The Seventh Amendment to the United States Constitution provides that parties litigating in federal court have the right to a trial by jury in civil cases. This right to a jury trial is subject to being waived and, in the context of a bankruptcy case, may be waived unintentionally as a result of filing a proof of claim.9 In the case of Katchen v. Landry, 382 U.S. 323, 86 S.Ct. 467 (1966), the U.S. Supreme Court held that the bankruptcy court had equitable jurisdiction to order a creditor who had filed a proof of claim against the bankruptcy estate to surrender voidable preferences without affording the creditor a jury trial.10 After Katchen had filed a claim against the bankruptcy estate, the bankruptcy trustee filed an adversary proceeding seeking to avoid the payments as voidable preferences.11 The Court concluded that because the preference action arose “as part of the process of allowance and disallowance of claims, it is triable in equity,” and accordingly, the Seventh Amendment right to a jury trial was not applicable.12
In Granfinanciera, S.A. v. Nordberg, 492 U.S. 33, 109 S.Ct. 2782 (1989), the U.S. Supreme Court held that a creditor who had not filed a claim against the bankruptcy estate was entitled to a jury trial on the bankruptcy trustee’s fraudulent transfer claim.13 In that case, the bankruptcy trustee filed a complaint against the creditor to avoid allegedly fraudulent conveyances. The creditor, Granfinanciera, requested a jury trial.14 Because Granfinanciera had not filed a proof of claim in the bankruptcy case, the Court determined that the trustee’s fraudulent conveyance claim did not arise “‘as part of the process of allowance or disallowance of claims,’” nor was it “integral to the restructuring of debtor-creditor relations.”15 Consequently, the Court concluded that a party could not be divested of its right to trial by jury under the Seventh Amendment merely because Congress had designated fraudulent conveyance actions as “core proceedings” under the Bankruptcy Code.16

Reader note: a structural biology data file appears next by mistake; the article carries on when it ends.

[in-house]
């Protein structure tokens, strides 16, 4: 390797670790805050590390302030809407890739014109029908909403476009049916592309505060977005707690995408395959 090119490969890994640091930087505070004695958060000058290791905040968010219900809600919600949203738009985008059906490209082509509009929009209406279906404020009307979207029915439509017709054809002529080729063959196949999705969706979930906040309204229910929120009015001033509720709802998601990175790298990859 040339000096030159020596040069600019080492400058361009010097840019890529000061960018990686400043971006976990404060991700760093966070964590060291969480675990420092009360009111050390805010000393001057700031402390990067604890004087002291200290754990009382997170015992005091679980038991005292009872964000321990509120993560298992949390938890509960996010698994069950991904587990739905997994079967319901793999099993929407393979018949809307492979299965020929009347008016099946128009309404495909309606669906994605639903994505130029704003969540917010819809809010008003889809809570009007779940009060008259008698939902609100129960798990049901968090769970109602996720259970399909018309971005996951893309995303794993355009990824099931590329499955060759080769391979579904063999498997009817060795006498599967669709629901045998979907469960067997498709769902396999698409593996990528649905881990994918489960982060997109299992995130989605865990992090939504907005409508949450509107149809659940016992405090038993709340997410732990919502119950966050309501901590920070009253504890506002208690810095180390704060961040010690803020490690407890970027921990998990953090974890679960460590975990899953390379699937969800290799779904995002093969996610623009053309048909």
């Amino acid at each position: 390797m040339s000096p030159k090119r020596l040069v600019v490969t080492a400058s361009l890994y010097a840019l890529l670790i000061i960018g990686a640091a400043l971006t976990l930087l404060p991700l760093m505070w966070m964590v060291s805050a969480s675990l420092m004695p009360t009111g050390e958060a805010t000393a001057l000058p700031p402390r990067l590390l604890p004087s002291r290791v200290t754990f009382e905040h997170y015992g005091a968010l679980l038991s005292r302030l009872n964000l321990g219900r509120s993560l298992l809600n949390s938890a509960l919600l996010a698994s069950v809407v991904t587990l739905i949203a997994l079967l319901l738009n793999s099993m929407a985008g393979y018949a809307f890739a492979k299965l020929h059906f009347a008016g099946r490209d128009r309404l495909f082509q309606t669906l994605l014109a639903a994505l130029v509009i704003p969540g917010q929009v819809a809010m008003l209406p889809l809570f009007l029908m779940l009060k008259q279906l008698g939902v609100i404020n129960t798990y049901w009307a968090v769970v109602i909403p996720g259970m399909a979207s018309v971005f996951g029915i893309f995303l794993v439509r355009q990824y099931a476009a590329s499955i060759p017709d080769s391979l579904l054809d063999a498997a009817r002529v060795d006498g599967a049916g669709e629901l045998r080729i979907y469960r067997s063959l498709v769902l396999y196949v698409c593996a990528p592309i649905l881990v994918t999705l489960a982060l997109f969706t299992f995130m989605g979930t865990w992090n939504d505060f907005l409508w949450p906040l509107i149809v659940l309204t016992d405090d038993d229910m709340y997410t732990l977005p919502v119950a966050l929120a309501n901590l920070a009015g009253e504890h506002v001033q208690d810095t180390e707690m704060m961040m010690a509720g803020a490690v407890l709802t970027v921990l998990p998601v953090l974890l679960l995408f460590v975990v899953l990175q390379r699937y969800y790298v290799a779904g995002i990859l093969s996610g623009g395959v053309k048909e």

The Supreme Court’s latest word on the issue was in Langenkamp v. Culp, 498 U.S. 42, 111 S.Ct. 330 (1990), in which case the Supreme Court affirmed the principals established in Katchen and Granfinanciera, restating clearly that “‘a creditor’s right to a jury trial on a bankruptcy trustee’s preference claim depends on whether the creditor has submitted a proof of claim against the estate.’”17 In Langenkamp, the Court concluded that the creditors in that case were not entitled to a jury trial because they had filed claims against the bankruptcy estate, “thereby bringing themselves within the equitable jurisdiction of the Bankruptcy Court.”18 The Court went on to observe, “[i]f a party does not submit a claim against the bankruptcy estate, however, the trustee can recover the alleged preferential transfers only by filing what amounts to a legal action to recover a monetary transfer. In those circumstances, the preference defendant is entitled to a jury trial.”19
More recently, a court has determined that a creditor does not have a jury trial right in connection with an adversary proceeding filed against the creditor.20 In the WorldCom bankruptcy case, a creditor filed a proof of claim against the debtor’s estate. The debtor commenced an adversary proceeding against the creditor, objecting to the proof of claim and asserting breach of contract counterclaims against the creditor.21 In its answer, the creditor included a demand for a jury trial.22 WorldCom filed a motion to strike the creditor’s jury trial demand.23 The WorldCom court determined that if a creditor’s proof of claim is met with an adversary proceeding and the determination of the adversary proceeding affects the claims allowance process, the creditor does not have a right to a jury trial, even if the adversary proceeding involves claims, such as breach of contract claims, that are historically tried in a court of law.24 The WorldCom court determined that the resolution of the debtor’s claim against the creditor bore directly on the claims allowance process for which there is no Seventh Amendment right to jury trial because WorldCom’s claim and its objections to the creditor’s proof of claim were factually and legally intertwined, being based on the same operative facts and contracts.25 The court found that the jury trial right is waived as to any matter that the court would be required to resolve in order to determine the proof of claim’s validity or amount, including offsets against a creditor’s claim due to a debtor’s counterclaim.26